Fish and Fisheries

Freshwater rivers have been substantially altered by development and flow regulation. Altered hydrological regimes have affected a range of biota, but impacts are often most obvious on freshwater fish. Flow largely influences the range of physical habitat available to fish at various life history stages. Biological rhythms are therefore often linked to flow and optimized so that opportunities for spawning, growth and dispersal are synchronized. Assuming that flow therefore becomes the main factor which structures freshwater fish communities, the use of species specific biological information should be able to inform adaptive flow delivery strategies from the river reach to catchment scale. A test of this assertion was performed as a case study of native fish within the Edward-Wakool River system (New South Wales, Australia). Fish within the system were assigned to one of four groups based on biological similarity. Aspects of reproductive and movement ecology were then reviewed to generate optimal flow release strategies for each group. Life expectancy and hydrological constraints were then investigated and used to develop a possible 10-year flow delivery program that could generate ecological outcomes within a strategic adaptive management framework that considered potential impacts on third parties. The approach could be used to develop flow characteristics to benefit biota in any watercourse provided enough data are available to link potential outcomes with flow delivery. © 2013 John Wiley & Sons Ltd. Source

Brown R.S.,Pacific Northwest National Laboratory | Colotelo A.H.,Pacific Northwest National Laboratory | Pflugrath B.D.,Pacific Northwest National Laboratory | Boys C.A.,Port Stephens Fisheries Institute | And 8 more authors.

Freshwater fishes are one of the most imperiled groups of vertebrates, and population declines are alarming in terms of biodiversity and to communities that rely on fisheries for their livelihood and nutrition. One activity associated with declines in freshwater fish populations is water resource development, including dams, weirs, and hydropower facilities. Fish passing through irrigation and hydro infrastructures during downstream migration experience a rapid decrease in pressure, which can lead to injuries (barotrauma) that contribute to mortality. There is renewed initiative to expand hydropower and irrigation infrastructure to improve water security and increase low-carbon energy generation. The impact of barotrauma on fish must be understood and mitigated to ensure that development is sustainable for fisheries. This will involve taking steps to expand the knowledge of barotrauma-related injury from its current focus, mainly on seaward-migrating juvenile salmonids of the Pacific Northwest, to incorporate a greater diversity of fish species and life stages from many parts of the world. This article summarizes research that has examined barotrauma during fish passage and articulates a research framework to promote a standardized, global approach. The suggested approach provides clearly defined links to adaptive development of fish friendly technologies, aimed at mitigating the threats faced by global freshwater fisheries from the rapid expansion of water infrastructure. © 2014 American Fisheries Society. Source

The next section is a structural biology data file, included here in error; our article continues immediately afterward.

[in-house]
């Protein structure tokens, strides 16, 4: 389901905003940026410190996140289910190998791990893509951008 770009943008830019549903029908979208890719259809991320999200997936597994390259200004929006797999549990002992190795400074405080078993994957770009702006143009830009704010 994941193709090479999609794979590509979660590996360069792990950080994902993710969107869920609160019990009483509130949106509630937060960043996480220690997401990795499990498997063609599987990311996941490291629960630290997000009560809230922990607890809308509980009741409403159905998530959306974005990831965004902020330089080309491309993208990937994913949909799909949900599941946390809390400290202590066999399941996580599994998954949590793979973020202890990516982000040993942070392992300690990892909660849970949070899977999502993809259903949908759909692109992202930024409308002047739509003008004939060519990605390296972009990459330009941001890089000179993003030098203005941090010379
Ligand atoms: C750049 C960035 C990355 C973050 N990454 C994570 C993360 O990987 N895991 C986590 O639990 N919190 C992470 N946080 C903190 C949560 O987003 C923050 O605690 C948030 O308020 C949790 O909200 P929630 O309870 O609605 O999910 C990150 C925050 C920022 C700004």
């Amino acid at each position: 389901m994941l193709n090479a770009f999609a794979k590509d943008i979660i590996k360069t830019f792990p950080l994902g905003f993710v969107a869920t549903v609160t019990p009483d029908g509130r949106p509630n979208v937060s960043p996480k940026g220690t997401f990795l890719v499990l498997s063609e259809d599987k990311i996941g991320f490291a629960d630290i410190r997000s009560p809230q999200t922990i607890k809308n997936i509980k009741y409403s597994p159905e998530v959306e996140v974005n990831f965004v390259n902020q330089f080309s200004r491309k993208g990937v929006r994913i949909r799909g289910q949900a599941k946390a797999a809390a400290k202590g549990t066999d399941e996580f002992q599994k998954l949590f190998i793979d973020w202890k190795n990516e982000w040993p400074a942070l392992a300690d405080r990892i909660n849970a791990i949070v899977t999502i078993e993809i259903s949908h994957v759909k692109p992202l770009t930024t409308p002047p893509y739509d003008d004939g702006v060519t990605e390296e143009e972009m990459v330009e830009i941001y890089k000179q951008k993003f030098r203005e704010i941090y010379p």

Dugan P.J.,Worldfish Center | Barlow C.,Australian Center for International Agricultural Research | Agostinho A.A.,State University of Maringa | Baran E.,Worldfish Center | And 10 more authors.

The past decade has seen increased international recognition of the importance of the services provided by natural ecosystems. It is unclear however whether such international awareness will lead to improved environmental management in many regions. We explore this issue by examining the specific case of fish migration and dams on the Mekong river. We determine that dams on the Mekong mainstem and major tributaries will have a major impact on the basin's fisheries and the people who depend upon them for food and income. We find no evidence that current moves towards dam construction will stop, and consider two scenarios for the future of the fisheries and other ecosystems of the basin. We conclude that major investment is required in innovative technology to reduce the loss of ecosystem services, and alternative livelihood strategies to cope with the losses that do occur. © 2010 Royal Swedish Academy of Sciences. Source